At the end of a long and corrugated road, all the way lined with dusty shrubs and flaking weatherboard shacks, there is a magnificent opening towards the great Southern Ocean. A serrated rip divides the scrubland of the shore from a sea that is teemed with dark red algae; armour against the sharks. As an island, some people move here to buy land and a caravan and live off the odd contract job; while others come for the surf and the pub and an excuse to hear the hum of their Land Cruiser.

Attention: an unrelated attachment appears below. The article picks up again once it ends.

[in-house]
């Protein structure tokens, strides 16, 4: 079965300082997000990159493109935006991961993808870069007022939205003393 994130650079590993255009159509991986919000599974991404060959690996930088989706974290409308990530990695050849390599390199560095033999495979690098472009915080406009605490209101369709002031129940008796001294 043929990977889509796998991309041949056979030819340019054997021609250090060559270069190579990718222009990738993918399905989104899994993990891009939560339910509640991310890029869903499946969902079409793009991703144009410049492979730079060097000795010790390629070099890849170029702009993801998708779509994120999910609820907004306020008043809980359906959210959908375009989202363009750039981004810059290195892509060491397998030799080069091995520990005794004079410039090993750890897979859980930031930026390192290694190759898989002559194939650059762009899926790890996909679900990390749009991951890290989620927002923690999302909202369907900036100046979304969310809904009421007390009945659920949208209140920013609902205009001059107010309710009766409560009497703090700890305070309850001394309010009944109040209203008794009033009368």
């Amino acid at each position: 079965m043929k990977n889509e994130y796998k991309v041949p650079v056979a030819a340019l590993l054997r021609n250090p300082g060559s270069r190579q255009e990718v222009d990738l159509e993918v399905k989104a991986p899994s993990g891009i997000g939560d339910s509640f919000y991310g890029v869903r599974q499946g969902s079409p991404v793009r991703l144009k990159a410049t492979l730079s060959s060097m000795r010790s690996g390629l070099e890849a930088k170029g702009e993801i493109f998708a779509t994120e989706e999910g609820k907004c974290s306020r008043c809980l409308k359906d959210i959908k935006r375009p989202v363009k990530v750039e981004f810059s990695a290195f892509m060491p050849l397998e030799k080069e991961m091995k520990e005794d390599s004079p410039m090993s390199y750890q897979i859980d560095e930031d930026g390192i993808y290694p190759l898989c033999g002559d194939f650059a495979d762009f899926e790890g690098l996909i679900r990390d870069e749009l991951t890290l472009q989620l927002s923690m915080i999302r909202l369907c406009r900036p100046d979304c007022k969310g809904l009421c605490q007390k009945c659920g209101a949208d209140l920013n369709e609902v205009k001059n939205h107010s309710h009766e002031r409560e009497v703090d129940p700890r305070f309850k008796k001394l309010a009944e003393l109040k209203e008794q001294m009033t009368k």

After a morning in the surf with not much left in the locals’ guts but salt water, they called it a day and benched themselves overlooking the bay. Picking bits of ocean out of their beards and talking about a man who ripped the sleeves off his wetsuit, salt dried on the backs of their necks. And just there, like a single daffodil amongst the elephant graveyard, sunbathed an unblemished, unweathered debutante of womanhood. With a naivety that could only be stolen by a barbarian no lesser than Barbarossa himself, a pirate famous for indiscriminate misdeeds. There she sat turning in the sun, tanning her young Scandinavian skin by the edge of a distant land. Undisturbed by the old surfers, but a story for the pub that may become legend one day.